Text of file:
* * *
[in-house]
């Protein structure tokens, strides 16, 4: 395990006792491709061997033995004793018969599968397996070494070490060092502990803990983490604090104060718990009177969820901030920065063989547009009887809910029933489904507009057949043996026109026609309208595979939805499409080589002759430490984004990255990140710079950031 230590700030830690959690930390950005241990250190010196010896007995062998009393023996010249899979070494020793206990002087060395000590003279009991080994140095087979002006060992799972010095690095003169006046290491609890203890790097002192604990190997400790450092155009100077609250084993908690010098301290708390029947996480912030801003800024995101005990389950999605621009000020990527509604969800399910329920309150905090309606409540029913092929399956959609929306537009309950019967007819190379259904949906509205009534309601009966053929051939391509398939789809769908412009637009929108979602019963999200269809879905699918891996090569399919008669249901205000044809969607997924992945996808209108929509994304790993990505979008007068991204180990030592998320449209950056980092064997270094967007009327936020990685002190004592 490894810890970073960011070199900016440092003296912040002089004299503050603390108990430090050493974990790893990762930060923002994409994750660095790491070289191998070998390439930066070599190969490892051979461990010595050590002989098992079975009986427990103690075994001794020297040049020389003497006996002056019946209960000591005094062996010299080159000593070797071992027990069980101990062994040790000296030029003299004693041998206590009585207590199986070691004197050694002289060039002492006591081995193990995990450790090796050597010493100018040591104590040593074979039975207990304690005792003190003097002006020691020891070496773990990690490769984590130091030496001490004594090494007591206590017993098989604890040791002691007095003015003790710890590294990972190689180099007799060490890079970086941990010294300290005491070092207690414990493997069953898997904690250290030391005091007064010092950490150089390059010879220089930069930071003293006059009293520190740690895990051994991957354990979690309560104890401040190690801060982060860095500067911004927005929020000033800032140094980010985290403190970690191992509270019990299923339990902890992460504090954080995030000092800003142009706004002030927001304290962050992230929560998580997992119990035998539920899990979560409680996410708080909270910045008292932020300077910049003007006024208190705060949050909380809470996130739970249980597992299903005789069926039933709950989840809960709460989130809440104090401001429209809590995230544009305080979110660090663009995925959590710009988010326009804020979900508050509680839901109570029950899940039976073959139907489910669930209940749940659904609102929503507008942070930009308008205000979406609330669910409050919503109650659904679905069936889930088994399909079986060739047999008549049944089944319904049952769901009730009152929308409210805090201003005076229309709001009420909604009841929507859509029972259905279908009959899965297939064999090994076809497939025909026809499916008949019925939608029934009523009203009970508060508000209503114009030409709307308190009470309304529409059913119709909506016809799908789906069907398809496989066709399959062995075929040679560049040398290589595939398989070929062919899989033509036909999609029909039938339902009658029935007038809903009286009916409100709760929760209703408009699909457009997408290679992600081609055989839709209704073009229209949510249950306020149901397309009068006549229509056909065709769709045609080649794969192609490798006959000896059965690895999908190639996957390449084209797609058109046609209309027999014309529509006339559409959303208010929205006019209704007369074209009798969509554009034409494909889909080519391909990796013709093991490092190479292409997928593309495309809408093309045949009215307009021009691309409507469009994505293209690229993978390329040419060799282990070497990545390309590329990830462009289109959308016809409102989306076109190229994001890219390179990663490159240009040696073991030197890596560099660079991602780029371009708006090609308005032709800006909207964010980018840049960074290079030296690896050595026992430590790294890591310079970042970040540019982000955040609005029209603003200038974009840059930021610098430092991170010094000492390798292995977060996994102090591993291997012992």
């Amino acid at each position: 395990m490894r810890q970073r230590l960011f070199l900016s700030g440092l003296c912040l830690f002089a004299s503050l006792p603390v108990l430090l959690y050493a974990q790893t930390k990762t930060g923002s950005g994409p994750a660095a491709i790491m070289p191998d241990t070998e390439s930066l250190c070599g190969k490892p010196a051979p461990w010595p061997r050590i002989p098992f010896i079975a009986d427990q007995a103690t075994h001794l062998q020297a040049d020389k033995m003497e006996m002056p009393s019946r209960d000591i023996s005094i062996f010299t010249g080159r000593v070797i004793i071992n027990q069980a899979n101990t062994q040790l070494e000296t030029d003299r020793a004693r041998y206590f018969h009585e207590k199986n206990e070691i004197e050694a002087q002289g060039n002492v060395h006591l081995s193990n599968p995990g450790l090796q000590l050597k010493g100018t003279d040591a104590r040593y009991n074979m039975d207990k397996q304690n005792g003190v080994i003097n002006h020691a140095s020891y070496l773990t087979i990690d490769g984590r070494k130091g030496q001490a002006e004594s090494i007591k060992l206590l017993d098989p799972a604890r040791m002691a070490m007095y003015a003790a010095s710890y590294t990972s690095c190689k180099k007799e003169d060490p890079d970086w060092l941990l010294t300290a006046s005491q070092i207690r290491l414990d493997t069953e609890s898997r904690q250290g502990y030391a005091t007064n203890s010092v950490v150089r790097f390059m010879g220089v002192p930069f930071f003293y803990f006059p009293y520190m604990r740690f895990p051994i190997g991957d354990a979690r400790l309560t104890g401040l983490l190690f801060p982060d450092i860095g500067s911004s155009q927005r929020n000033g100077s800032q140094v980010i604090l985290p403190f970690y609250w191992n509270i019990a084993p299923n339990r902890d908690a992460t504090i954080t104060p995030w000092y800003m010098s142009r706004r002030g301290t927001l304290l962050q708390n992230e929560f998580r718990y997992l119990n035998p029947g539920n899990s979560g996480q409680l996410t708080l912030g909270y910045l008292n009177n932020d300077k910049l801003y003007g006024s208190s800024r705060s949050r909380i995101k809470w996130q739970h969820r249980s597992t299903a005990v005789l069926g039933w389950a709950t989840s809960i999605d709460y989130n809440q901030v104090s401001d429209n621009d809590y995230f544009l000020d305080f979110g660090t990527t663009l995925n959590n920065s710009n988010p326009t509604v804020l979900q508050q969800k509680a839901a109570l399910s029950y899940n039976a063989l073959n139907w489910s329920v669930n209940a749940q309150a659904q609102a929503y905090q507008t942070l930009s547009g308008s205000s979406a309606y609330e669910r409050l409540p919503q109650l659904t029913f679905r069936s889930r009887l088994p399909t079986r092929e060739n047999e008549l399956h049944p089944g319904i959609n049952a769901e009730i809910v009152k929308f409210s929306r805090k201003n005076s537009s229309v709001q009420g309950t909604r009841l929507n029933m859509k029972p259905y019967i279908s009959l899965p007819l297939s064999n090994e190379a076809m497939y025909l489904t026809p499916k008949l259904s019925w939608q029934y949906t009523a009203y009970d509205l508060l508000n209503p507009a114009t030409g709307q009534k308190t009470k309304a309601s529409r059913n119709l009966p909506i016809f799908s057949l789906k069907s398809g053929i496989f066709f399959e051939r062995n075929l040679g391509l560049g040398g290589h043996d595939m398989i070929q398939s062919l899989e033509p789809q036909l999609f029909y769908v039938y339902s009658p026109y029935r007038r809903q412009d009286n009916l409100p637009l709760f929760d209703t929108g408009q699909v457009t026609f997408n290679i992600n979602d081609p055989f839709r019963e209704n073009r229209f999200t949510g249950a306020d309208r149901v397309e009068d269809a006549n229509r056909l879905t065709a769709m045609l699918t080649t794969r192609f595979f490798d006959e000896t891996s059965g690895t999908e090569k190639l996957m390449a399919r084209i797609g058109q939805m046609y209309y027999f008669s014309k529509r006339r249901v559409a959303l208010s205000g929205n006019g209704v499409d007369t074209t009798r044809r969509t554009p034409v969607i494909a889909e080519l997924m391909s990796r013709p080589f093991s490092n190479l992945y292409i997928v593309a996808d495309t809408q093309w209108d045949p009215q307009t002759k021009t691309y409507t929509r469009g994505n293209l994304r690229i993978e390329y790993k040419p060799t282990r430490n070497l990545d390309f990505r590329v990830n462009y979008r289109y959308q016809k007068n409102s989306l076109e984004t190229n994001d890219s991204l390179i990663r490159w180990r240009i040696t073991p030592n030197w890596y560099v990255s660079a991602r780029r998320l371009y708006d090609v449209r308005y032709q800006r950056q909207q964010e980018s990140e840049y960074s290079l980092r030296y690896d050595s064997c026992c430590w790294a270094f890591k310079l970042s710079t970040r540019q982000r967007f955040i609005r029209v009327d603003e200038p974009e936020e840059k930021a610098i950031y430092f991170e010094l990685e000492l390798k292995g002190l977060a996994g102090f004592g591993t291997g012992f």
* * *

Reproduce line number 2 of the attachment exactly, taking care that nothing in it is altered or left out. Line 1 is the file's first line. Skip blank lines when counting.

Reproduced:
């Protein structure tokens, strides 16, 4: 395990006792491709061997033995004793018969599968397996070494070490060092502990803990983490604090104060718990009177969820901030920065063989547009009887809910029933489904507009057949043996026109026609309208595979939805499409080589002759430490984004990255990140710079950031 230590700030830690959690930390950005241990250190010196010896007995062998009393023996010249899979070494020793206990002087060395000590003279009991080994140095087979002006060992799972010095690095003169006046290491609890203890790097002192604990190997400790450092155009100077609250084993908690010098301290708390029947996480912030801003800024995101005990389950999605621009000020990527509604969800399910329920309150905090309606409540029913092929399956959609929306537009309950019967007819190379259904949906509205009534309601009966053929051939391509398939789809769908412009637009929108979602019963999200269809879905699918891996090569399919008669249901205000044809969607997924992945996808209108929509994304790993990505979008007068991204180990030592998320449209950056980092064997270094967007009327936020990685002190004592 490894810890970073960011070199900016440092003296912040002089004299503050603390108990430090050493974990790893990762930060923002994409994750660095790491070289191998070998390439930066070599190969490892051979461990010595050590002989098992079975009986427990103690075994001794020297040049020389003497006996002056019946209960000591005094062996010299080159000593070797071992027990069980101990062994040790000296030029003299004693041998206590009585207590199986070691004197050694002289060039002492006591081995193990995990450790090796050597010493100018040591104590040593074979039975207990304690005792003190003097002006020691020891070496773990990690490769984590130091030496001490004594090494007591206590017993098989604890040791002691007095003015003790710890590294990972190689180099007799060490890079970086941990010294300290005491070092207690414990493997069953898997904690250290030391005091007064010092950490150089390059010879220089930069930071003293006059009293520190740690895990051994991957354990979690309560104890401040190690801060982060860095500067911004927005929020000033800032140094980010985290403190970690191992509270019990299923339990902890992460504090954080995030000092800003142009706004002030927001304290962050992230929560998580997992119990035998539920899990979560409680996410708080909270910045008292932020300077910049003007006024208190705060949050909380809470996130739970249980597992299903005789069926039933709950989840809960709460989130809440104090401001429209809590995230544009305080979110660090663009995925959590710009988010326009804020979900508050509680839901109570029950899940039976073959139907489910669930209940749940659904609102929503507008942070930009308008205000979406609330669910409050919503109650659904679905069936889930088994399909079986060739047999008549049944089944319904049952769901009730009152929308409210805090201003005076229309709001009420909604009841929507859509029972259905279908009959899965297939064999090994076809497939025909026809499916008949019925939608029934009523009203009970508060508000209503114009030409709307308190009470309304529409059913119709909506016809799908789906069907398809496989066709399959062995075929040679560049040398290589595939398989070929062919899989033509036909999609029909039938339902009658029935007038809903009286009916409100709760929760209703408009699909457009997408290679992600081609055989839709209704073009229209949510249950306020149901397309009068006549229509056909065709769709045609080649794969192609490798006959000896059965690895999908190639996957390449084209797609058109046609209309027999014309529509006339559409959303208010929205006019209704007369074209009798969509554009034409494909889909080519391909990796013709093991490092190479292409997928593309495309809408093309045949009215307009021009691309409507469009994505293209690229993978390329040419060799282990070497990545390309590329990830462009289109959308016809409102989306076109190229994001890219390179990663490159240009040696073991030197890596560099660079991602780029371009708006090609308005032709800006909207964010980018840049960074290079030296690896050595026992430590790294890591310079970042970040540019982000955040609005029209603003200038974009840059930021610098430092991170010094000492390798292995977060996994102090591993291997012992």